A Bold Education Agenda

“Education is the silver bullet. Education is everything. We don’t need little changes, we need gigantic, monumental changes. Schools should be palaces. Competition for the best teachers should be fierce. They should be getting six-figure salaries. Schools should be incredibly expensive for government and absolutely free of charge for its citizens, just like national defense.”

~Sam Seaborn

Why can a fictional character on television’s The West Wing better articulate the simple truth about education than anyone in the entire ‘real’ world of American politics? This video only suggests the significance of making America smarter.

New Jersey public schools enroll 1,370,000 students: 49% White, 24% Latino, and 16% African American, with 38% living in poverty and 4% learning English.

The state spends $18,523 per pupil, which is more than 40 percent of every state and local tax dollar collected, so there is no excuse for the results to be unsatisfactory in so many cases or for such little attention to be paid to the issue during election campaigns.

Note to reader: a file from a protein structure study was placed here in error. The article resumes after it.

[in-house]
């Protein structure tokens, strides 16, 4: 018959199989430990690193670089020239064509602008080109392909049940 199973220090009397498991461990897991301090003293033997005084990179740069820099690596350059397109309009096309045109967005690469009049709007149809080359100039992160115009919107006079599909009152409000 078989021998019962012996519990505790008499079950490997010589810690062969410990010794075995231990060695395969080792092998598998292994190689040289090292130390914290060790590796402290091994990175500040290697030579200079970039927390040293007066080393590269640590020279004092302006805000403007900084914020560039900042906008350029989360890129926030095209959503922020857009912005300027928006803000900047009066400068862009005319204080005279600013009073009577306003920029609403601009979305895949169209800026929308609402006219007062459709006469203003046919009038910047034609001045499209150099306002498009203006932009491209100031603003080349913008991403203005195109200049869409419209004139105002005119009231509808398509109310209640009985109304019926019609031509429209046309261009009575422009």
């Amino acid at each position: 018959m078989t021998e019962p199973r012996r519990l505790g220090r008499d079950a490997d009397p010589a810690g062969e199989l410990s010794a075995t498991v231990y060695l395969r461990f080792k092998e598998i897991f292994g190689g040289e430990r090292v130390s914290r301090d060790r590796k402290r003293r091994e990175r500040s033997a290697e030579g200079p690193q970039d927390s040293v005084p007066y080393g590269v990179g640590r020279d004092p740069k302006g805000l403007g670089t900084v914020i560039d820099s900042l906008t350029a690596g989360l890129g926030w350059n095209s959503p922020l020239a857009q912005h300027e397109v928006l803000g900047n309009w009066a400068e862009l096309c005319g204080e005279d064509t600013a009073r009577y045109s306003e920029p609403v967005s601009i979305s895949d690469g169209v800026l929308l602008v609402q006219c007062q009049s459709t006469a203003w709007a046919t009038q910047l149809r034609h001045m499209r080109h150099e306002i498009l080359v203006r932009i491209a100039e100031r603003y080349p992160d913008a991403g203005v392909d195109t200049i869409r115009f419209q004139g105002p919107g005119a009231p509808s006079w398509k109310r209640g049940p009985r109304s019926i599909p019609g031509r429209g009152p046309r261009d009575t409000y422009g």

Increase teacher quality & resource equity

Americans need to value education in proportion to its importance in our society and the global economy.  Democrats recognize education as the most pressing economic issue in America’s future, and we cannot allow our country to fall behind in a global economy. We must prepare the next generation for success in college and the workforce, ensuring that American children once again become global leaders in creativity and achievement.

“Teachers should be paid like doctors; their work equates to saving lives,” according to Nicole Campbell, Vice President of Deutsche Bank Americas Foundation. 

New Jersey should require a minimum teacher salary that attracts the best and the brightest to the profession and establish a plan of action that restores the public employee retirement system to sound fiscal condition by taxing the wealthiest residents who benefited from unwise income tax cuts and the repeal of the estate tax.

Educate every child without excuses

High quality early childhood education is the fundamental foundation for a high quality public school system that leads to a well-educated citizenry and talented workforce. Public policy ought to guarantee education that is free and of high quality from the age of three to a college degree. 

New Jersey's Constitution requires the Legislature to 'provide for the maintenance and support of a thorough and efficient system of free public schools for the instruction of all the children in the State between the ages of five and eighteen years.' Decisions in Robinson v. Cahill from 1973 to 1976, including New Jersey Supreme Court rulings that held the constitution’s “thorough and efficient” education clause requires equal educational opportunity for all children.